A little over 10 years ago, Alexandra Herold found it almost impossible to find fashionable clothes or accessories for people with disabilities or for those with illnesses.
It was a gap in the market that the Santa Fe resident discovered while trying to find clothes and accessories for her mother, who had been diagnosed with brain cancer.
Herold said most of the items available were often gray and appeared to come straight from a hospital or hospice.
This experience, and a childhood spent alongside her disabled cousin, prompted her to create the online adaptive fashion website, Patti + Ricky.
Named after her mother and cousin, Patti + Ricky aims to be a one-stop-shop for adaptive fashion, or fashion for adults and children with disabilities, chronic health conditions, the elderly and caregivers – and ever since. October, the company is now headquartered in Santa Fe.
When keeping the items sold on the website, Herold said it was just as important that the items were useful and beautiful.
She said she saw how her mom’s trendy cane acted as an accessible conversation piece and allowed her to talk to people about more than her illness.
Much like her mother’s cane, Herold said the articles on her website can serve as a point of conversation or a way to boost self-esteem.
As an online retailer, Patti + Ricki offers hundreds of tailored clothing in one space so customers can shop for their needs in one place rather than having to search multiple websites or stores.
She said it was important for her to bring the items to a place because she saw how her aunt and uncle had to visit exhibitions or travel in order to find clothes for her cousin.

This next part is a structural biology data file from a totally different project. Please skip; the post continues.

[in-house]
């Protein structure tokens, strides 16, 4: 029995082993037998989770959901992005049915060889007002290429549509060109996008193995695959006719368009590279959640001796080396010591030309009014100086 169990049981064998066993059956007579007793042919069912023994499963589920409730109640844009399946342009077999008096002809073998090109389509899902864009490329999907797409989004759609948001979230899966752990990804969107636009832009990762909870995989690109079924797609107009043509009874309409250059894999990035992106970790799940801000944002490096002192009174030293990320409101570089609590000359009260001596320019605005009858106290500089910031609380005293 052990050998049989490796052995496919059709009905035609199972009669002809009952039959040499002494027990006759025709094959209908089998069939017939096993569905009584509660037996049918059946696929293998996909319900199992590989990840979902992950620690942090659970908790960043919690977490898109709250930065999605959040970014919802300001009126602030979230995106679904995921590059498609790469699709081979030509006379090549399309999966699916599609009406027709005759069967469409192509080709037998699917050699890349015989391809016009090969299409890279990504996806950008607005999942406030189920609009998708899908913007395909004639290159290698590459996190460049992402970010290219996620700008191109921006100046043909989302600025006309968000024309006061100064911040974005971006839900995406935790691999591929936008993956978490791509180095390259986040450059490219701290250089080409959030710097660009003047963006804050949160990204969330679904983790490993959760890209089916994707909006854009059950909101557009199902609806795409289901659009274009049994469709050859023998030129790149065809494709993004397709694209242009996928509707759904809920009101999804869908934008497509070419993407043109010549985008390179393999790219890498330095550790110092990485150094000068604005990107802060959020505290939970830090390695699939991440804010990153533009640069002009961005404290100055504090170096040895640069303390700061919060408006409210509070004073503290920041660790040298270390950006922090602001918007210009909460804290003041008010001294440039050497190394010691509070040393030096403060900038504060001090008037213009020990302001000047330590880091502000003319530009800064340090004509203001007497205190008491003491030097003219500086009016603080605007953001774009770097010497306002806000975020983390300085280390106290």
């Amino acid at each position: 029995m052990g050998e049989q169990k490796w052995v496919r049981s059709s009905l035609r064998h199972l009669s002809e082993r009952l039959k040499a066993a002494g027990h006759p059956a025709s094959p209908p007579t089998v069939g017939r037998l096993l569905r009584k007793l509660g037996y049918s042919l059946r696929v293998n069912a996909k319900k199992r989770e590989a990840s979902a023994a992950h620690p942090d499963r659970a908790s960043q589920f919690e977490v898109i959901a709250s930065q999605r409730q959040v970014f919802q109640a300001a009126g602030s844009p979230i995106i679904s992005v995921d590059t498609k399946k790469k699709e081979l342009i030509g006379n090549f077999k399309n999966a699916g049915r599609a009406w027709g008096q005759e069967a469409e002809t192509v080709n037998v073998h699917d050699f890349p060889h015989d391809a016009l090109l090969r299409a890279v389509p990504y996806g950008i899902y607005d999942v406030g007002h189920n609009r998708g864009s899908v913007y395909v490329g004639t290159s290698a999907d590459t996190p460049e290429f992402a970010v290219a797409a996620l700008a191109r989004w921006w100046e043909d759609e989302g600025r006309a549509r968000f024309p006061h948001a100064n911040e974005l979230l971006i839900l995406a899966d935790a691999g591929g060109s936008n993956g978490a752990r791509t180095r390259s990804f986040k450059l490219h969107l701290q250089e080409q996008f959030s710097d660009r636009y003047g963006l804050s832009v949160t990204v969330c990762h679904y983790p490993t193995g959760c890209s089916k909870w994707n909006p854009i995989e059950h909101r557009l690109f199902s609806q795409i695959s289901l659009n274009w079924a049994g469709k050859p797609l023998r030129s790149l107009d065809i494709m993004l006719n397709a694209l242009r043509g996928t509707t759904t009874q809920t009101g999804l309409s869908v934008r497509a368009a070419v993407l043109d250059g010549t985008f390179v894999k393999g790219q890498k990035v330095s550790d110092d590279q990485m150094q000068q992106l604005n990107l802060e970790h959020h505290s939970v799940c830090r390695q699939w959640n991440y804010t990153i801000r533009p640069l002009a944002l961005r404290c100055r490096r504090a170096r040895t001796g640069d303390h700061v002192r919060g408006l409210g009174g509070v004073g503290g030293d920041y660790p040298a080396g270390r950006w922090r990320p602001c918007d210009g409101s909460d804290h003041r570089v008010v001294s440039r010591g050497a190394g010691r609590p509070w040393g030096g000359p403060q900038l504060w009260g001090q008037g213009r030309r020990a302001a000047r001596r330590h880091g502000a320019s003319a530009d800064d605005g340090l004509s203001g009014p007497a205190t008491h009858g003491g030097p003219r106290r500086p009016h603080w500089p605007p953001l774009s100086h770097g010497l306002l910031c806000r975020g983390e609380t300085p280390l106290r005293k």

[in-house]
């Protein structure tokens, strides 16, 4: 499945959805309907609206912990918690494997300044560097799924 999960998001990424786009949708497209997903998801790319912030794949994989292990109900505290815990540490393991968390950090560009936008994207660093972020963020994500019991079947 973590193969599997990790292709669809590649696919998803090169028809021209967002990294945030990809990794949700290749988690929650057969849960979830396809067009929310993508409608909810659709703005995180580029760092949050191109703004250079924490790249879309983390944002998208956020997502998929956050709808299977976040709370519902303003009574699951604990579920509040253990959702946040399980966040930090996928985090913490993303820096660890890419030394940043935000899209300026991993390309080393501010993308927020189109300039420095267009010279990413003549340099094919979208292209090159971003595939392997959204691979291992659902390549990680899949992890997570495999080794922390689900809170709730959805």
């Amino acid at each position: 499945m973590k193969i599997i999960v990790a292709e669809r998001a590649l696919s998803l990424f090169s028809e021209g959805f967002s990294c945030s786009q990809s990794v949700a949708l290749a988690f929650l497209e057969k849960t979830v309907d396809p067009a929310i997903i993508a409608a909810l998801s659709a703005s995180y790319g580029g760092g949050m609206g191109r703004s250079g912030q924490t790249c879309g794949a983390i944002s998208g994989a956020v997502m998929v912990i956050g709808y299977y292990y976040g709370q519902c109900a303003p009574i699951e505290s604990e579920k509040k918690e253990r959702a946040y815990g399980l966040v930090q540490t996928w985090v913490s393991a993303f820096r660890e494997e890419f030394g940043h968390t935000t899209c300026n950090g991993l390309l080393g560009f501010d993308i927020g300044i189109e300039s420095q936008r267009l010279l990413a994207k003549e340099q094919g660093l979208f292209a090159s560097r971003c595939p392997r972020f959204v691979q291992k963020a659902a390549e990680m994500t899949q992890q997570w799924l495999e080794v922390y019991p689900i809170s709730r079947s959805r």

“I’m trying to eliminate this people hunt so that it’s easy to find,” she said.
Herold said her site has everything from magnetic shirts, wheelchair bags, jewelry for the blind, compression garments to bustle jewelry.
Simple adjustments to clothing, like adding fabric ties, magnets, or zippers, Herold said, can really change a person’s quality of life.
“This makes it possible for many people with disabilities to dress independently,” she said. “Most of the time it also works for people without disabilities. “
Most of the items are designed by people with disabilities or people with disabilities together with family members.
Herold said she wanted to continue to increase the number of items available and that the website has a suggestion box for users to request specific items.
“If one person needs it, (then) so many more people… are looking for it and need it,” she said.
In addition to increasing the number of products on her site, Herold said she wanted to see adaptive fashion enter the mainstream.
Most recently, his company partnered with JCPenney to feature some of the items on the department store’s website.
“I really think the time has come to be included in retail and the fashion industry,” Herold said.
For more information, visit pattiandricky.com.
Pilar Martinez covers retail and commercial real estate for the Journal. She can be reached at [email protected]